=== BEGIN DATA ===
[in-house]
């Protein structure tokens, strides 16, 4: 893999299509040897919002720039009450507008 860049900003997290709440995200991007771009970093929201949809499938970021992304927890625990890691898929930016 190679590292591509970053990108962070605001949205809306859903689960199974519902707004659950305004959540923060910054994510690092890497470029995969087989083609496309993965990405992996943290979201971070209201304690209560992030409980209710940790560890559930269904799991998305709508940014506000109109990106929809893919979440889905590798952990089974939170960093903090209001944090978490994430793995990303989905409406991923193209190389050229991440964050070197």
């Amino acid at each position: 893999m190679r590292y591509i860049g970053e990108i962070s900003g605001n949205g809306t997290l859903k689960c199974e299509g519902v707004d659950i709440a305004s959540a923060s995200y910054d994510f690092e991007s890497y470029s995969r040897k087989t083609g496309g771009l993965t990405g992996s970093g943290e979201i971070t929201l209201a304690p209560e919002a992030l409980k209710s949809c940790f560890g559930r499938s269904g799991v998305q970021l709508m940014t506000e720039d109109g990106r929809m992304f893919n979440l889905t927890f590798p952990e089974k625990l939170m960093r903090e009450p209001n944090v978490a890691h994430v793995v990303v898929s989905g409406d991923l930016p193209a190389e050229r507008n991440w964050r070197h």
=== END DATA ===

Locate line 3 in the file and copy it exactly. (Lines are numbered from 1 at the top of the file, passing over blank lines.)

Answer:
């Amino acid at each position: 893999m190679r590292y591509i860049g970053e990108i962070s900003g605001n949205g809306t997290l859903k689960c199974e299509g519902v707004d659950i709440a305004s959540a923060s995200y910054d994510f690092e991007s890497y470029s995969r040897k087989t083609g496309g771009l993965t990405g992996s970093g943290e979201i971070t929201l209201a304690p209560e919002a992030l409980k209710s949809c940790f560890g559930r499938s269904g799991v998305q970021l709508m940014t506000e720039d109109g990106r929809m992304f893919n979440l889905t927890f590798p952990e089974k625990l939170m960093r903090e009450p209001n944090v978490a890691h994430v793995v990303v898929s989905g409406d991923l930016p193209a190389e050229r507008n991440w964050r070197h």